Apple Inc. (NASAQ:AAPL) shares shot upward today after the company announced a massive increase in its share repurchase program, which will be funded by an enormous bond offering. The news is enough to support the stock in a time when it has gotten hammered because of weak data points in the iPhone maker’s supply chain—a problem that continued into January, new data shows.
Refreshed warning about Apple’s March quarter
Now that Apple Inc. (NASAQ:AAPL) has put the troublesome December quarter behind it, the next big barrier is the March quarter, and Stifel analyst Aaron Rakers doesn’t see any relief for the supply chain woes that have plagued the company for months. In his Feb. 15 report on the January results from suppliers Hon Hai/ Foxconn and Pegatron, he found that both show continued declines in sales.
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Foxconn recorded NT$337.6 billion in sales last month, representing a year over year decline of 15% and a month over month decline of 18%. The month over month decline was much better than the 36% decline seen in January 2014 and the 23% decline recorded a year ago. The 18% decline comes on the heels of December’s 21% decline, compared to the 7% increase in December 2013 and the flat result found in 2014.
Pegatron saw a 14% year over year decline and a 12% month over month decline in January sales, which came on the heels of December’s 5% decline in December. In January 2014, the second biggest iPhone manufacturer saw a 3.5% increase, while in 2015, the company saw a month over month increase of 3%.
Not so bad on a combined basis
Rakers said when looking at combined month over month sales, together, Pegatron and Foxconn saw a 16% decline in January after an 18% decline in December. In January 2014, however, the combined decline was 30%, while in 2015, sales fell 18%, making this year’s combined sales decline better. It’s also in line with the average month over month decline, the Stifel analyst found.
He added that although these numbers reflect only a single month of data, over the last five years, January has, on average, accounted for about 36.7% of total combined revenue for the January quarter. As a result, he’s estimating a 7% year over year decline in the current quarter.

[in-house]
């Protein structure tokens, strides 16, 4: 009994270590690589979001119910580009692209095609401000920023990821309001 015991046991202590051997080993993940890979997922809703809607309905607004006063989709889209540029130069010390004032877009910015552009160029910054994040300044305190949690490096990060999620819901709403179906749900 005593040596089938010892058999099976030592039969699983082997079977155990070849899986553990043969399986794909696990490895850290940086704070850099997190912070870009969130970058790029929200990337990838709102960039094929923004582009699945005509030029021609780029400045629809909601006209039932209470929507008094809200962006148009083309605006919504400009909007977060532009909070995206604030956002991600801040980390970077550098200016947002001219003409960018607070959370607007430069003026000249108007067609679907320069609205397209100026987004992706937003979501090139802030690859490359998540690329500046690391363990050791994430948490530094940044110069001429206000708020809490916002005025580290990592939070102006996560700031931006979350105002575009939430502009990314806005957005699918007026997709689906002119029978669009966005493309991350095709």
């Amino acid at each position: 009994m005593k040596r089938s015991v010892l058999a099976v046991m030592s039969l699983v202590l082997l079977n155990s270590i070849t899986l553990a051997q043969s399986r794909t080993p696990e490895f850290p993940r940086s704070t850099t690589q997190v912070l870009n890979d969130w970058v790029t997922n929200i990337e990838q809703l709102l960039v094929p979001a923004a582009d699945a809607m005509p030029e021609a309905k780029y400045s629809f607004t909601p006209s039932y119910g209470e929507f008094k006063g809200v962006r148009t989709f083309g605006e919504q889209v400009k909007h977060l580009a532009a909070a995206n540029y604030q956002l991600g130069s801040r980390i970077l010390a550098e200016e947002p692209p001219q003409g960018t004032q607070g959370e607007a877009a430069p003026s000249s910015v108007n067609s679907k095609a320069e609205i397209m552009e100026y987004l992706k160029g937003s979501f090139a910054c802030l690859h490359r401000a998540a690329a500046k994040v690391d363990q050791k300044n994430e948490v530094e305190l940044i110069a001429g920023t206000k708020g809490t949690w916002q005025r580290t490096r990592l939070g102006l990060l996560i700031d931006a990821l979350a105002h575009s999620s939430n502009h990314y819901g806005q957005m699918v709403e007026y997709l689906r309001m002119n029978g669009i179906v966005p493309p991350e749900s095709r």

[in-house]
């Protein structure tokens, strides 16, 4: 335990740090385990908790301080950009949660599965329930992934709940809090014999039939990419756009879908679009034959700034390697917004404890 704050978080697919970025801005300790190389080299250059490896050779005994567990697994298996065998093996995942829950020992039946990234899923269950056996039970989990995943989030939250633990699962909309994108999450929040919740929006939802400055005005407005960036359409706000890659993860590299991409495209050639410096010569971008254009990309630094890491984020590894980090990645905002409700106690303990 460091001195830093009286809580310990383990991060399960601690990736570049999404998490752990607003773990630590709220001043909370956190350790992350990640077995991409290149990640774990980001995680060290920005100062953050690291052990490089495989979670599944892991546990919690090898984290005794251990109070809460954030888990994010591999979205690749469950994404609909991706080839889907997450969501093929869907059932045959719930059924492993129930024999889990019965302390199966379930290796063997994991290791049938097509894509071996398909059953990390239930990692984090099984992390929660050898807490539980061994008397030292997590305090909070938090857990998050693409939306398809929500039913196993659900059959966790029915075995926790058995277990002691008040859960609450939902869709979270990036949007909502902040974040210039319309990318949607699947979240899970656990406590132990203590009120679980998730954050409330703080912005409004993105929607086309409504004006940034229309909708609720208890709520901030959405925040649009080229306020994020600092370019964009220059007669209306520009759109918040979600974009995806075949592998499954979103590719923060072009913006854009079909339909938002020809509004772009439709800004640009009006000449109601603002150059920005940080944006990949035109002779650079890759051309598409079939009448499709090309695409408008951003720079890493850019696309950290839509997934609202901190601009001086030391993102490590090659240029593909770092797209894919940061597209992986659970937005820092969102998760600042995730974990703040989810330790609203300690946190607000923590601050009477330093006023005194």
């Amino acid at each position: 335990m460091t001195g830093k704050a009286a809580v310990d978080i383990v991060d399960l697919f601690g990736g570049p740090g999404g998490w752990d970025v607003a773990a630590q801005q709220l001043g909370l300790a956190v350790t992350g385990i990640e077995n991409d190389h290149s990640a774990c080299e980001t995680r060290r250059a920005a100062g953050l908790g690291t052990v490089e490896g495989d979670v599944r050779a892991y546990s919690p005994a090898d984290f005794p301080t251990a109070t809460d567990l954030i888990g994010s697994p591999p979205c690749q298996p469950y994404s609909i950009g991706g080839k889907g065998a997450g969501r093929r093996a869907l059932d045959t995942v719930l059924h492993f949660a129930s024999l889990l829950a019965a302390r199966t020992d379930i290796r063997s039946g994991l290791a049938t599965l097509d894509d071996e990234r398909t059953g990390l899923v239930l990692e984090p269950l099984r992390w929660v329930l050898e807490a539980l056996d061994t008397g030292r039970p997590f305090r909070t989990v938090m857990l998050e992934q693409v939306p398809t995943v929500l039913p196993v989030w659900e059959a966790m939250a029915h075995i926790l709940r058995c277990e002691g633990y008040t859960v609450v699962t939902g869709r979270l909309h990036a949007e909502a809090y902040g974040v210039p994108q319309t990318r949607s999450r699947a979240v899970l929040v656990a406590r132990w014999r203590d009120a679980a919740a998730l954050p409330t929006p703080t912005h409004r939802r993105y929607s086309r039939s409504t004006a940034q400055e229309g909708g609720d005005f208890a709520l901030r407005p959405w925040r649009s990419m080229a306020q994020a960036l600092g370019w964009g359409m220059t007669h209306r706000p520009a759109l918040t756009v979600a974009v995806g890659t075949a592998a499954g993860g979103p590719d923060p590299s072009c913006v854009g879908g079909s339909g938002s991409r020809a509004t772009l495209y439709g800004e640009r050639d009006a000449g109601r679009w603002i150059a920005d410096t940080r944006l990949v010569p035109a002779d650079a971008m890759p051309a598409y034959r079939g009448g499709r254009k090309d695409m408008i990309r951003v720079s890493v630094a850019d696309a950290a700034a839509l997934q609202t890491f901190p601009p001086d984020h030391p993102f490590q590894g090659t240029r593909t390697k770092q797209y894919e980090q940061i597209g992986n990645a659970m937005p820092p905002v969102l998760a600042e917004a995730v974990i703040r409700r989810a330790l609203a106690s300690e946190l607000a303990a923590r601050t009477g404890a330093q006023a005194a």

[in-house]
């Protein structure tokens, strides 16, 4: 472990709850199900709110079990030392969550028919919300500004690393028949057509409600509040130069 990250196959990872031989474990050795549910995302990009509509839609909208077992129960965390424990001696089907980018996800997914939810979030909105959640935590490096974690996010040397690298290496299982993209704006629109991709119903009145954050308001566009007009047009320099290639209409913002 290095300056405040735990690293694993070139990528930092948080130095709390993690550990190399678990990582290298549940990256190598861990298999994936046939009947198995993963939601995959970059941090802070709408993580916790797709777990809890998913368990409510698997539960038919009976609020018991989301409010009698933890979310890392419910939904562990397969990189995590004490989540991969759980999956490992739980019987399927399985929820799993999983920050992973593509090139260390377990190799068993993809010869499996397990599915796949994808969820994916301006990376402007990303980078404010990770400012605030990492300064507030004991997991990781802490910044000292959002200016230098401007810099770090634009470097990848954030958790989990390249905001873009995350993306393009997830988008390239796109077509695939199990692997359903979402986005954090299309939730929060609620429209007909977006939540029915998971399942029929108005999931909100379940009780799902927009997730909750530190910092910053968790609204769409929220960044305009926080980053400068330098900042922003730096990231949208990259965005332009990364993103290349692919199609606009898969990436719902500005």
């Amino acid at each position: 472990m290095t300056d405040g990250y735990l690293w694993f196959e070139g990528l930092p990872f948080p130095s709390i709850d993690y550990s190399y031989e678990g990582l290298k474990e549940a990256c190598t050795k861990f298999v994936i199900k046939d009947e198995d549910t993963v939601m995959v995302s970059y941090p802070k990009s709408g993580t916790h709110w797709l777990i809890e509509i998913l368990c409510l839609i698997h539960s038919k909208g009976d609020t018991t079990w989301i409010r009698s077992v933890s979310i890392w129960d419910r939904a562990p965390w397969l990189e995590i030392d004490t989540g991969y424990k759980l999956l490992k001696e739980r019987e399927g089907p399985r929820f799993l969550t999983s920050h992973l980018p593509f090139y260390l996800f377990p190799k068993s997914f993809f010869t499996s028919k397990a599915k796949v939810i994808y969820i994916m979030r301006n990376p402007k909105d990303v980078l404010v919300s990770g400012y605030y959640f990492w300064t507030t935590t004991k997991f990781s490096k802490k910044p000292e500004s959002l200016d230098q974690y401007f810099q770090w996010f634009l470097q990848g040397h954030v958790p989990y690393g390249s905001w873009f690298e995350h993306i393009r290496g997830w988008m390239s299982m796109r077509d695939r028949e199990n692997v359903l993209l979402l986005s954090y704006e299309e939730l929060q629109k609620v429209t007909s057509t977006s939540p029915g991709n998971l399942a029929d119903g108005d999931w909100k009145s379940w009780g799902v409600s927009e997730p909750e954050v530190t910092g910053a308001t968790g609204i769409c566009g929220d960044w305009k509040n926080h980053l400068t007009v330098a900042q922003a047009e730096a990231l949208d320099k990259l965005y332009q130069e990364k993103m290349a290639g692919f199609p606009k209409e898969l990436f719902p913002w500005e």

AAPL to raise up to $20 billion in bond sale
While investors have been steadily punishing Apple Inc. (NASAQ:AAPL) for supply chain data points like these, the company has been able to boost its stock price with an increase to its stock buyback program. The iPhone maker was one of a handful of major companies to announce a new bond offering to fund the program. Apple’s offering is expected to do well, reports CNBC, as the bonds are considered to be cheap for the company’s name. Meanwhile the Cupertino, Calif. tech giant continues to sit on $187 billion in cash that it won’t repatriate because of the high U.S. corporate tax rate.
The iPhone maker revealed the 10-part bond offering in a filing with the U.S. Securities and Exchange Commission. Although the amount of funds wasn’t given in the filing, Bloomberg said its sources expect a multi-billion dollar offering with bonds of up to 30-year terms. The 30-year bonds are expected to have a yield of 21.5 percentage points higher than U.S. Treasuries with similar maturities, said the media outlet. This represents a premium of 25 basis points over the average bond yield for those with similar ratings and maturities, according to data from Bank of America Merrill Lynch Indexes.
In addition to paying for more share repurchases, the proceeds from the offering will be used for acquisitions, debt repayment and general corporate purchases, said the media outlet.
Shares of Apple Inc. (NASAQ:AAPL) climbed by as much as 1.72% to $95.61 during regular trading hours today.